Basically, I was given the dataset by a researcher who asked me to identify novel lncRNAs in their dataset, using the same methodology they used, but with the mm10 reference genome and in a region of specific interest to him.

ADD REPLYlink modified 3.0 years ago • written 3.0 years ago by ablanchetcohen1.2k
5

I think you're being a bit melodramatic. The foundation of science is not crumbling beneath your feet. It is a typo, and a small one at that. I would not write off an entire article because of that. In being critical and detail oriented you're doing exactly what one should do when reading an article. However, a typo, the authors not explaining something to your personal satisfaction, and fundamental problems or errors are all different things.

I think you're touching on a larger issue with how scientific work is shared and the fact that journal articles are becoming increasingly cumbersome in cases where highly complex methods were used. Journals don't really provide a means for authors to give complete protocols. Materials and methods sections aren't designed to be a step by step protocol.

Trying to perform an experiment (wet or dry) using the materials and methods section of a paper, unless it is a Nature Protocols article or something like JOVI, is generally impossible and involves a fair amount of head scratching or trial and error. Even with something as detailed Nature Protocols, it can be difficult to implement a protocol. The authors of Cufflinks have a Nature Protocols paper, yet this website is filled with questions about cuff*.

Honestly, I think materials and methods sections are only good for providing context for the data presented in the paper. If I want to try and perform the protocol on my own, I need to contact the authors. If they don't come back, and I need that exact protocol, I'm on my own.

It sounds like you might want to have a conversation with the person who tasked you with this experiment. I'd discuss with them that the article is missing some details and you need to hear back from the authors about those details before you're able to move forward. You may also want to ask if the person wants the same type of analysis done (i.e. generate the same results) or if they truly want that exact analysis implemented verbatim. They may have some insight into the paper and associated methods that you don't. They may be unaware of the challenges involved in retooling a protocol. Either way, having an line of dialog with the people you're working with is important.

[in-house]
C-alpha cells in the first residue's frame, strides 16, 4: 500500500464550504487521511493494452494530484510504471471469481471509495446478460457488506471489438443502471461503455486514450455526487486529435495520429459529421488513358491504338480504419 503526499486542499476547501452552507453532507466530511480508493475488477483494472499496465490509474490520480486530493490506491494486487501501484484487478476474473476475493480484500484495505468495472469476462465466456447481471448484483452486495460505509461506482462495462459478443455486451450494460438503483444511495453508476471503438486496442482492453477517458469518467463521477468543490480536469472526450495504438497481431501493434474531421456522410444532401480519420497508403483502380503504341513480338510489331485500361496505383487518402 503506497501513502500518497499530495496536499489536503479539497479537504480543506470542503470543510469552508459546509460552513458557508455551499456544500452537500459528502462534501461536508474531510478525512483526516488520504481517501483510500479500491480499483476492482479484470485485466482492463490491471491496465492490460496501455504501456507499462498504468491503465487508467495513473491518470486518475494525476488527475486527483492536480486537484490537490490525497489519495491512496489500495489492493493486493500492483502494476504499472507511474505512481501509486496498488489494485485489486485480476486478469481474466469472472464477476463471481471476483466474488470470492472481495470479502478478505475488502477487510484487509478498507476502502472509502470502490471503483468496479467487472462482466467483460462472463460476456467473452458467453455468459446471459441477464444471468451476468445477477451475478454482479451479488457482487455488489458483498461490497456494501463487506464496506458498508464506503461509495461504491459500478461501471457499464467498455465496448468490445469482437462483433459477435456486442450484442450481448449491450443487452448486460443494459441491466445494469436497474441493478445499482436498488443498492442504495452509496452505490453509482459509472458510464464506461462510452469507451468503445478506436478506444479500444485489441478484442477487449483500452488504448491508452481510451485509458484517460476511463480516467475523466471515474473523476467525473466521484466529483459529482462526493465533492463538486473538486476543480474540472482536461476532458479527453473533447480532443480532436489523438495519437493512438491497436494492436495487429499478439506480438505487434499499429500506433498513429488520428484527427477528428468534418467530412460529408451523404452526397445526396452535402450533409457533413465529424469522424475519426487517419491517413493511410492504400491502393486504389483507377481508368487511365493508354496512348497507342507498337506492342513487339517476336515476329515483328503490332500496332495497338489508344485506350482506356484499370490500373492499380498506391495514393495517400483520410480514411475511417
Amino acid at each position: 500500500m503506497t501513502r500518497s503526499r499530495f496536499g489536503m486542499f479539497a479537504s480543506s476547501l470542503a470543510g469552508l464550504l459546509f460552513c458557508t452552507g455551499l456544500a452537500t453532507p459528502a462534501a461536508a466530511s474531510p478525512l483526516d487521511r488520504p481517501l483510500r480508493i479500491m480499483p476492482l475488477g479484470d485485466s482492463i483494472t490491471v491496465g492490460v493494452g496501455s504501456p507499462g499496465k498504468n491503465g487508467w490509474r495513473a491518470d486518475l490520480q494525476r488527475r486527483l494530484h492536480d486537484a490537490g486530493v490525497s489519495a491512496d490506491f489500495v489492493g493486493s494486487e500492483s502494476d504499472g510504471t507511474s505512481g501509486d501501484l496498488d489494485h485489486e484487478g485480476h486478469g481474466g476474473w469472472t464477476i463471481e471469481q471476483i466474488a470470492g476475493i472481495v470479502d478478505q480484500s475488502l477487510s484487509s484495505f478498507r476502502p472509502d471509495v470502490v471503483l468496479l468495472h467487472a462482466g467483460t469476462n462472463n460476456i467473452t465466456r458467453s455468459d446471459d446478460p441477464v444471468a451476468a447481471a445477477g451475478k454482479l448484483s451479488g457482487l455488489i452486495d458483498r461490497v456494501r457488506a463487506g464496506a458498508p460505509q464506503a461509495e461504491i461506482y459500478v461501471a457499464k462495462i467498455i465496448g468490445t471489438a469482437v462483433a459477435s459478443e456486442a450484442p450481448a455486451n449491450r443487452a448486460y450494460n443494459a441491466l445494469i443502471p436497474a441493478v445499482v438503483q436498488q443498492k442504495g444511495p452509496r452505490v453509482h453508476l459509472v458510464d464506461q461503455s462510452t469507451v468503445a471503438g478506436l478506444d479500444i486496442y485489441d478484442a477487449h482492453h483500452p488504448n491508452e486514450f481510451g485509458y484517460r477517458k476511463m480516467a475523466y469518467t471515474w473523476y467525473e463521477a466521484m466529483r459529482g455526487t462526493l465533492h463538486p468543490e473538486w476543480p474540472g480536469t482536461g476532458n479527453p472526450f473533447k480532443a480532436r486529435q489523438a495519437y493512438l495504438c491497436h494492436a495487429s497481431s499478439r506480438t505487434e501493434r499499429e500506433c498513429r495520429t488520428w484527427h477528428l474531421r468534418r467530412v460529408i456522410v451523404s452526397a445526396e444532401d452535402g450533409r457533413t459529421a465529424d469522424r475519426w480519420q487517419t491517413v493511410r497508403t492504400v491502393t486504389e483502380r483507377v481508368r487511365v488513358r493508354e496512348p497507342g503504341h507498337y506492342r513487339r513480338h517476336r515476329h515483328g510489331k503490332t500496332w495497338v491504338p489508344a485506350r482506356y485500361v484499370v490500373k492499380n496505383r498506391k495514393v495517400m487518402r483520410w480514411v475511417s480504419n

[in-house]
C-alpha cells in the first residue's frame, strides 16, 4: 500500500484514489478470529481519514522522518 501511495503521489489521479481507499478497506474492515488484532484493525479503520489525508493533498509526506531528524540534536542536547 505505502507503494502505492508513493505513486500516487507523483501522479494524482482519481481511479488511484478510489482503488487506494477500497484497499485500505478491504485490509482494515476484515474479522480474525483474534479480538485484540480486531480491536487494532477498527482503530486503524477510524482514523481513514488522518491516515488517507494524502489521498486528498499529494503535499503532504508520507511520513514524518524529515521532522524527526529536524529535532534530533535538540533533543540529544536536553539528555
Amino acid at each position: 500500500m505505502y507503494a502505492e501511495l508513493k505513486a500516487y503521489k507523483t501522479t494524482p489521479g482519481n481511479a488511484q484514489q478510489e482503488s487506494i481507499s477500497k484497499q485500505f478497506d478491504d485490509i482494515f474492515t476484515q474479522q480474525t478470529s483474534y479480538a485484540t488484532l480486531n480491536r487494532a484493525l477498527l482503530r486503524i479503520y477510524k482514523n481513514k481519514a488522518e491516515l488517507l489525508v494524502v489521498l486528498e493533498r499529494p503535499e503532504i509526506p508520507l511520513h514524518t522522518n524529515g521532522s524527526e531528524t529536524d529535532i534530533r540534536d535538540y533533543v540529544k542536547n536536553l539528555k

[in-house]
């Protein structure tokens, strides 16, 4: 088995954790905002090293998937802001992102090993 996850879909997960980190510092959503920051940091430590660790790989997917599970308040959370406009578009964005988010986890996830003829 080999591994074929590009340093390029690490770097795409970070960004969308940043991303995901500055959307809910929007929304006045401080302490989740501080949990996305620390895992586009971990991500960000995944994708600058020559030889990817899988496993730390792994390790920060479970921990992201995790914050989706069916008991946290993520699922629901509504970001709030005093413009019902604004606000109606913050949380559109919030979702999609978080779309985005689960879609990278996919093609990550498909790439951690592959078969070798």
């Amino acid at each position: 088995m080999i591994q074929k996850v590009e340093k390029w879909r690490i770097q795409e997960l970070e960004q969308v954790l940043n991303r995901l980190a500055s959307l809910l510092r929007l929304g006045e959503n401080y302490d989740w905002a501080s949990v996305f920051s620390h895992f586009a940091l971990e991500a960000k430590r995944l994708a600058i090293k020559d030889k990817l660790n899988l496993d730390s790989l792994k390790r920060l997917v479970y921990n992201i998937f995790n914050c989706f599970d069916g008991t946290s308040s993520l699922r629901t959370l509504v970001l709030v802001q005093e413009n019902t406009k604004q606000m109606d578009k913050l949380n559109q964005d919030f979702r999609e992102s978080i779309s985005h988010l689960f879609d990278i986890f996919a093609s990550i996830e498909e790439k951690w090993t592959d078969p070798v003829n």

ADD REPLYlink written 3.0 years ago by pld4.8k
1

I think melodramatic really catches it. Reproducing wet-lab protocols must be much more difficult than informatics protocols, because those can be copy-pasted or shared on git-hub. We cannot share culture media like that. Ofc the computational environment also matters but much less than with lab protocols.

ADD REPLYlink written 3.0 years ago by Michael Dondrup46k
1

In my experience at least, wet lab is tougher. Often many of the nuts and bolts values (volume of x), but it is also there's a ton of implicit things in the mechanics that are never in the paper, and can be tough to get from a protocol. Nothing beats trying several times without success to have someone go "oh you did x? Yeah, you never do x, you were supposed to do y".

Still, the other challenge is learning that there can often be disconnects between their goals and your goals. This can make retooling protocols tougher.

ADD REPLYlink written 3.0 years ago by pld4.8k
1

I half suspect that their sequencing was stranded but they used unstranded counting to try and get more counts (this usually doesn't work).

ADD REPLYlink written 3.0 years ago by Devon Ryan90k
1

I agree the reproducibility and inter-analyst concordance in bioinformatics need rigorous evaluation. Sometimes mistakes like these can happen, and it's often inadvertently missed by everyone in the authors list. The authors can quickly submit a corrigendum / erratum and fix these.

Services like CrossMark, f1000 etc. offers tools for continous publication and easy post-publication updates.

ADD REPLYlink modified 3.0 years ago • written 3.0 years ago by Khader Shameer18k
7
gravatar for dariober
3.0 years ago by
dariober10k
WCIP | Glasgow | UK
dariober10k wrote:

Once an article is published, there is no means of bringing corrections to the published article.

While I agree with the above...

I have started this thread to point out egregious errors in published articles.

...I would be careful with naming & shaming errors. This could push in the opposite direction since authors would release just the least necessary detail to publish.

Rather (and maybe this is your intent), I would encourage an environment where releasing little detail is frown upon but making (honest) mistakes is just "normal" and inevitable to some extent and therefore acceptable. Problem is for published work there is no issue tracker, bug reports and revision system like on github et al.